The Lincoln Plawg - the blog with footnotes

Politics and law from a British perspective (hence Politics LAW BloG): ''People who like this sort of thing...'' as the Great Man said

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Saturday, January 07, 2006

Not forgetting China

When it comes to American delusions about Asia, if Diem's Vietnam was the moon, Chiang Kai-shek's China was the sun.

For one thing, as I've quoted Mike Mansfield - Asian scholar that he was, neither he nor most anyone else in the US knew much about Indochina back then. But most mid-century Americans not only knew of the existence of China, but had fuzzy feelings about it. After decades of Yellow Peril in the 19th and early 20th centuries, by the time Japan invaded Manchuria in 1931, there was a whole slew of folk knowledge Stateside, missionaries had gone out, Pearl Buck's Good Earth was a smash that year, etc, etc.

There is - I stumble over - an etext, China Reporting by Stephen R. MacKinnon and Oris Friesen, in which journalists and others who reported on China back to the US in the 1930s and 1940s talk to historians on what they reported, and how it differed from what actually happened!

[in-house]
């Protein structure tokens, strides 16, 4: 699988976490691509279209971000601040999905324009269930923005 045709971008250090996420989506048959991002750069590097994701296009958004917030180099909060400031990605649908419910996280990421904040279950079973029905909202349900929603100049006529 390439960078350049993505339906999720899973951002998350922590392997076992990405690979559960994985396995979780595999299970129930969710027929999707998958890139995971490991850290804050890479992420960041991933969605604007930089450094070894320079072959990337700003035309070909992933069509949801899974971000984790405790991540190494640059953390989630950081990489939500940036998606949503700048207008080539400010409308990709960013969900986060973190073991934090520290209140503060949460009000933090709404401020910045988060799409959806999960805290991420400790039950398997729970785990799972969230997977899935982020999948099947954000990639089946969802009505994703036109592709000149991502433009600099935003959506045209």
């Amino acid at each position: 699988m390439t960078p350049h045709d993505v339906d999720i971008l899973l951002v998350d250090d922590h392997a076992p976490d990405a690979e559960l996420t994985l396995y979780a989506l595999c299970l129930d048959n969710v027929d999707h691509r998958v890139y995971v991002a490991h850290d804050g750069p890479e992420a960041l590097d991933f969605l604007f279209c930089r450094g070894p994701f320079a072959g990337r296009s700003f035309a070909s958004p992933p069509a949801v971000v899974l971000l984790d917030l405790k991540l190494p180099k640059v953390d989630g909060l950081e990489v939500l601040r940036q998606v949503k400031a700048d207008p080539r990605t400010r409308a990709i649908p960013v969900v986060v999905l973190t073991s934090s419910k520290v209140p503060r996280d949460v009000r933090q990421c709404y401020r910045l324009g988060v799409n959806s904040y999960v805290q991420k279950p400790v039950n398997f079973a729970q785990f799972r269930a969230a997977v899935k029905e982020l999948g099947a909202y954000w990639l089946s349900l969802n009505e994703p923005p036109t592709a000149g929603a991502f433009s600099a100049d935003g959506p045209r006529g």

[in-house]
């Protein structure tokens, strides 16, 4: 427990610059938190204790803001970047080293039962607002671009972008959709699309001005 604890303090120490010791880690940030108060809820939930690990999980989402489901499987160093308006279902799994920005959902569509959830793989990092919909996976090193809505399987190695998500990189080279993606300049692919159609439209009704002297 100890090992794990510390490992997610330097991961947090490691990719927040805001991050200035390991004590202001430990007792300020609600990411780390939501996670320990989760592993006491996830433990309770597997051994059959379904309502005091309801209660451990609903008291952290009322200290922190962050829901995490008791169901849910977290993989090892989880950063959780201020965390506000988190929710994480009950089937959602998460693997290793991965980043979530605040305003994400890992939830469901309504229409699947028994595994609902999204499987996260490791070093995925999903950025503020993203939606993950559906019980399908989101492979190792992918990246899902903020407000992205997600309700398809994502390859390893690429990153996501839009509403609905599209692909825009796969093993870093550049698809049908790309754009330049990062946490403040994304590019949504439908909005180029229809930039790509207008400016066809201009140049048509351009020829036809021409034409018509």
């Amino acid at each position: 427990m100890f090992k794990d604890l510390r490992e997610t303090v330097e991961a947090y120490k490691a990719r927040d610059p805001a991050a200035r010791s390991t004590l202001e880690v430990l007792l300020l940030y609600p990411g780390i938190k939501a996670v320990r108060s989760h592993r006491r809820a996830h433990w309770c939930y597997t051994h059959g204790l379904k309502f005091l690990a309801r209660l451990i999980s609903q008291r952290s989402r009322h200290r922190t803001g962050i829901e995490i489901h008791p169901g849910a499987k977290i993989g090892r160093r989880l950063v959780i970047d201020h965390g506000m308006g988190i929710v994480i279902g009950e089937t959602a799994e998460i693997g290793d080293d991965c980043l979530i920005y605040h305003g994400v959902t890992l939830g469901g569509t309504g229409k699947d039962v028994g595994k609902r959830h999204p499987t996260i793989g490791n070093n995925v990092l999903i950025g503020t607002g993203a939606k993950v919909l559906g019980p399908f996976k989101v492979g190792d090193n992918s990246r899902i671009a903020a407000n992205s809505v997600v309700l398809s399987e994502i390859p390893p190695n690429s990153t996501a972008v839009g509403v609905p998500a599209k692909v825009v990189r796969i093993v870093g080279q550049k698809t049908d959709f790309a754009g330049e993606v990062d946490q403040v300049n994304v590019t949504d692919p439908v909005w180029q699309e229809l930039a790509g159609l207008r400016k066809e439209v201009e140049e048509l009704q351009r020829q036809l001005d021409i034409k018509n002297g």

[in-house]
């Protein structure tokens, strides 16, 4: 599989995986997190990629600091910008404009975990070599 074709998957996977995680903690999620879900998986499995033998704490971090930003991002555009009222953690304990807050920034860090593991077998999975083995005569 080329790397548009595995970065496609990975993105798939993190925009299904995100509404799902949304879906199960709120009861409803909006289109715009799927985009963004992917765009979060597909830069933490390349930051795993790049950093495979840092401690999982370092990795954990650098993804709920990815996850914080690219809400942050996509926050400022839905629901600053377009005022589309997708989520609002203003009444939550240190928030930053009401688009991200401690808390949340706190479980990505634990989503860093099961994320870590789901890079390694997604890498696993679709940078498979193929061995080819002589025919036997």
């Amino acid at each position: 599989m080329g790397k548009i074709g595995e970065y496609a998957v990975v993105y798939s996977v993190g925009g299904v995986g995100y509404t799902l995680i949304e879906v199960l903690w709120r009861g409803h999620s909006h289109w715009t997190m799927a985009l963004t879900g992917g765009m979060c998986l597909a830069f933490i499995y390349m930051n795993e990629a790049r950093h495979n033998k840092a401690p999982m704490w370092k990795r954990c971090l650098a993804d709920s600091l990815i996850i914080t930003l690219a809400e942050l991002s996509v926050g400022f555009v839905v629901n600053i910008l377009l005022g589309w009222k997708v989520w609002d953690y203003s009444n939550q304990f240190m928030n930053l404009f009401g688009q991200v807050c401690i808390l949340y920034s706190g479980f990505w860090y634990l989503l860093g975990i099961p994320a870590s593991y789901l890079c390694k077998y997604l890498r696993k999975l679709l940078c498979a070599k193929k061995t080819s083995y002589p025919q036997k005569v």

I've yet to read it - but it looks promising to give some clues to the wholly irrational passion that made the Truman lost China roorback such a powerful GOP weapon in 1950 and 1952.

In the 50s, one must always bear in mind, the salience of Indochina was pretty damned low (I'd feel happier with a bit of polling to back that up, mind you!) - no combat deaths having a fair deal to do with that [1]. Diem was, I'd surmise, a mania generally limited to the (supposedly) thinking classes, with a wider circulation among Catholics, thanks to the efforts of Spellman and Associates.

  1. If CJCS Radford had had his way over bombing to relieve Dien Bien Phu in April 1954, things would have been rather different. I recall reading somewhere that Radford was at one stage proposing US bombers cross PRC airspace over Hainan Island (at the north of the Gulf of Tonkin) the sooner to reach their targets. No sign of this online, though, that I can see, so...


From the same site, there's another etext, The Stubborn Earth: American Agriculturalists on Chinese Soil, 1898–1937 by Randall Stross, which may suggest further reasons for a delusional trans-Pacific empathy.


Also there is Owen Lattimore and the "Loss" of China by Robert P Newman. Sounds as if it's on point.

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